The East African Connection


At the beginning of this year, when I took the mother of junior to a land like no other, Junior and his sister protested strongly for not taking them with us.  If you don’t remember, we left them at home and went to that place poised just above the Equator amid the balmy waters of the Indian Ocean. We went to that island that has a reputation for natural beauty. When Junior and his sister persisted in their protest, I promised to take them some places. So this summer, I chose East Africa for them. When I say East Africa, I mean Uganda, Rwanda, Tanzania and Kenya respectively.
After landing at Entebbe International Airport, we drove across these four countries clocking some six thousand kilometres. Quite a long trip, but we had made a provision of a full month and kicked-off our trip from the Ugandan capital — Kampala and went South West to Kabale. Here I took the kids to a resort located on the showers of a beautiful lake Bunyonyi. This Resort is a perfect getaway for visitors travelling within the region. The region is a territory of several bird species while the climate and mountainous terrain makes it a perfect place for camping. As we enjoyed the boat trips and the nice weather, we accommodated ourselves in comfortable safari tents, rooms and cottages.
We then entered Rwanda — a land of ‘a thousand hills’ into Gisenyi. Gisenyi is a city on the shores of Lake Kivu, with sandy beaches. Here we did some water sports. The northern shore of this lake is a flat plain featuring lava formations from the eruptions of nearby Mount Nyiragongo. Here I took the kids to a hot spring for some natural massage. Then we entered the capital city Kigali — a city that is developing fast. This showpiece capital managed to impress Junior, his sister and their mother too. As a clean, comfortable and ordered city, Kigali makes you feel safe and have a sense of tranquility. We then resided at Lake Muhazi — a long thin shallow lake in the east of Rwanda. At this flooded valley lake, we enjoyed fresh fish direct from the lake. We then passed through Rwamagana a city very much influenced and impacted by many Omanis that used to live there. Due to Rwanda’s hilly nature, coldness, value of cleanliness, honesty and government’s commitment; you might think you are in Switzerland. It is worthwhile noting that Rwanda banned the use of plastic bags and we were not allowed to carry any in the country.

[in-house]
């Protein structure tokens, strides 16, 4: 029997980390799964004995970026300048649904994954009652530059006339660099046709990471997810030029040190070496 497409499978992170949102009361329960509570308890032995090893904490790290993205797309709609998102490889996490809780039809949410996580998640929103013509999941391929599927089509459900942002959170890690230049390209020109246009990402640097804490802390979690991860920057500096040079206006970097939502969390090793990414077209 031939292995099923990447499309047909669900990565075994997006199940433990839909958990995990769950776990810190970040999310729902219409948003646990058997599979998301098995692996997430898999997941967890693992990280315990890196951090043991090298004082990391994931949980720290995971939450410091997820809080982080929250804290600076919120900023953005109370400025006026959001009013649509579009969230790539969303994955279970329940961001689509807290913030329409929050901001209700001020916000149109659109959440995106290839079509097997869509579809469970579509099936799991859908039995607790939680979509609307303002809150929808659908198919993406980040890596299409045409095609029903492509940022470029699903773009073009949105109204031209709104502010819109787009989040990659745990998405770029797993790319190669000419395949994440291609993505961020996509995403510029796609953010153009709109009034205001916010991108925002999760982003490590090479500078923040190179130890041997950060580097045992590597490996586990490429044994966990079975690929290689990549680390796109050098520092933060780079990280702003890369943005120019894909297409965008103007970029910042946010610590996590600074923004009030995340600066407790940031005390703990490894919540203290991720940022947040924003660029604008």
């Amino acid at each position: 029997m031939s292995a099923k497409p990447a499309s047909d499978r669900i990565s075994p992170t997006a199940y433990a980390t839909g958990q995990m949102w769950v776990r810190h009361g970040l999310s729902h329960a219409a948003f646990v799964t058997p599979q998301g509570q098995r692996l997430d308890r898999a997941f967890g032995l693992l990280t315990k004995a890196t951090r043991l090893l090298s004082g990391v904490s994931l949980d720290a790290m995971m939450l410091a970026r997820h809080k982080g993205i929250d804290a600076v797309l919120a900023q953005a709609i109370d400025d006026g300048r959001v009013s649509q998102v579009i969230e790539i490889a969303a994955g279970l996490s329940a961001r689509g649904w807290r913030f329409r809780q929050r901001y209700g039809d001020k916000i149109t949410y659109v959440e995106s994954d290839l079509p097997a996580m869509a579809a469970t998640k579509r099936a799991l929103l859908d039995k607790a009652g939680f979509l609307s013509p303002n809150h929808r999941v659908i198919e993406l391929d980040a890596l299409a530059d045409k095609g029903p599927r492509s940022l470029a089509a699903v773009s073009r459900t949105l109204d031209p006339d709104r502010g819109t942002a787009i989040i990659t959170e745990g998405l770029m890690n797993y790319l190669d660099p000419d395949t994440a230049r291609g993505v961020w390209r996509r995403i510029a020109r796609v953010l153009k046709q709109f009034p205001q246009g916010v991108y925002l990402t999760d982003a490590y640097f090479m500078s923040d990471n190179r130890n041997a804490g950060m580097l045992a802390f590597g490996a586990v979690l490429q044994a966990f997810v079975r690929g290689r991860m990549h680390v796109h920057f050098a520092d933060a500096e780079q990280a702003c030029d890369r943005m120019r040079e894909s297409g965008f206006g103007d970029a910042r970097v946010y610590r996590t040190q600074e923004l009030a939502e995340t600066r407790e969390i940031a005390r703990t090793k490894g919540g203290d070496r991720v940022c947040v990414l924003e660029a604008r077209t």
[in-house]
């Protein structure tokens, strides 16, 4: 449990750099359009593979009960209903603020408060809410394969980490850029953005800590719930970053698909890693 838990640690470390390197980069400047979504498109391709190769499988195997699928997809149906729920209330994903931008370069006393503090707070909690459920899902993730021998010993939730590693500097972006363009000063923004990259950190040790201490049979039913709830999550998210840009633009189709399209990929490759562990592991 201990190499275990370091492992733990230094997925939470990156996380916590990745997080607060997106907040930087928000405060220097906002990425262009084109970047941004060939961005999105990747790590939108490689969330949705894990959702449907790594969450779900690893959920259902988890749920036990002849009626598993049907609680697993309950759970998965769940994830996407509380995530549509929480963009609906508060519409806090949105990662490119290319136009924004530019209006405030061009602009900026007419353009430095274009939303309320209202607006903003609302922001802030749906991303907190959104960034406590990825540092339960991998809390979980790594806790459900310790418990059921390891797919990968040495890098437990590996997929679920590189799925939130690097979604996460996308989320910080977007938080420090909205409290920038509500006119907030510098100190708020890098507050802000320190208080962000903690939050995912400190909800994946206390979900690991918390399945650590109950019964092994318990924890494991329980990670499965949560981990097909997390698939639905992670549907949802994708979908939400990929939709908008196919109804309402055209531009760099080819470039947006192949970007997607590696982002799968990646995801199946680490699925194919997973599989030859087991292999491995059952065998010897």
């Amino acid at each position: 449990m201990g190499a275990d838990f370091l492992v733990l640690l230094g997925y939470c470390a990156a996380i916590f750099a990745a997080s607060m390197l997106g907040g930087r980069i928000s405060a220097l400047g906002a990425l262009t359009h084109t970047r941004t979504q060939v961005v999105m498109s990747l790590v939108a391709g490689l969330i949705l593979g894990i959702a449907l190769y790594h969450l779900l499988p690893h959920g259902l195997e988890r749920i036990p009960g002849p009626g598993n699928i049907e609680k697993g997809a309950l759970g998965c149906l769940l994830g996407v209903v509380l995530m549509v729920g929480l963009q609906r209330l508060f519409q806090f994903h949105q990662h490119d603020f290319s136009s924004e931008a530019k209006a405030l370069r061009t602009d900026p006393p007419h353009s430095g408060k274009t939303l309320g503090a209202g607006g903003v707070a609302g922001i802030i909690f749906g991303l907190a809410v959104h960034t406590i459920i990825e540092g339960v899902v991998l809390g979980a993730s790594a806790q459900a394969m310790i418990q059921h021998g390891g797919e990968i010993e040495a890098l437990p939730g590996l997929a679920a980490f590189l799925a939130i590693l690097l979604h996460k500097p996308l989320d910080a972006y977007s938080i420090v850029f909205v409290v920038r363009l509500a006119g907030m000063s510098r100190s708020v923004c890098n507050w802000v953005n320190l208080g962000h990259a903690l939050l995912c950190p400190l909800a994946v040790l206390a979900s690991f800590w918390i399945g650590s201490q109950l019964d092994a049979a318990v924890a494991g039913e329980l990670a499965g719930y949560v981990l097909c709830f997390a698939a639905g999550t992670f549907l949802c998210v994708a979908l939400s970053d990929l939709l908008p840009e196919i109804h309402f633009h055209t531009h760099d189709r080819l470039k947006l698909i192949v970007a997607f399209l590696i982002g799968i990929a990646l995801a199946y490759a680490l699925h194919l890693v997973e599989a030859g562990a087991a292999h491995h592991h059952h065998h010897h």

We finished Rwanda by entering Tanzania through Rusumo border post and drove all the way to Bukoba. Against all odds, we drove through terrains of this East African country. Nothing could stop us, save being slowed down by some rough roads. The kids enjoyed the ride, for there was so much beauty to marvel at although the tyres of our vehicle could in some instances roll over a group of so many pot-holes in some roads causing us to go zigzag. In fact some pot-holes have pot-holes within. But to be fair, there are also many floor-smooth roads as well.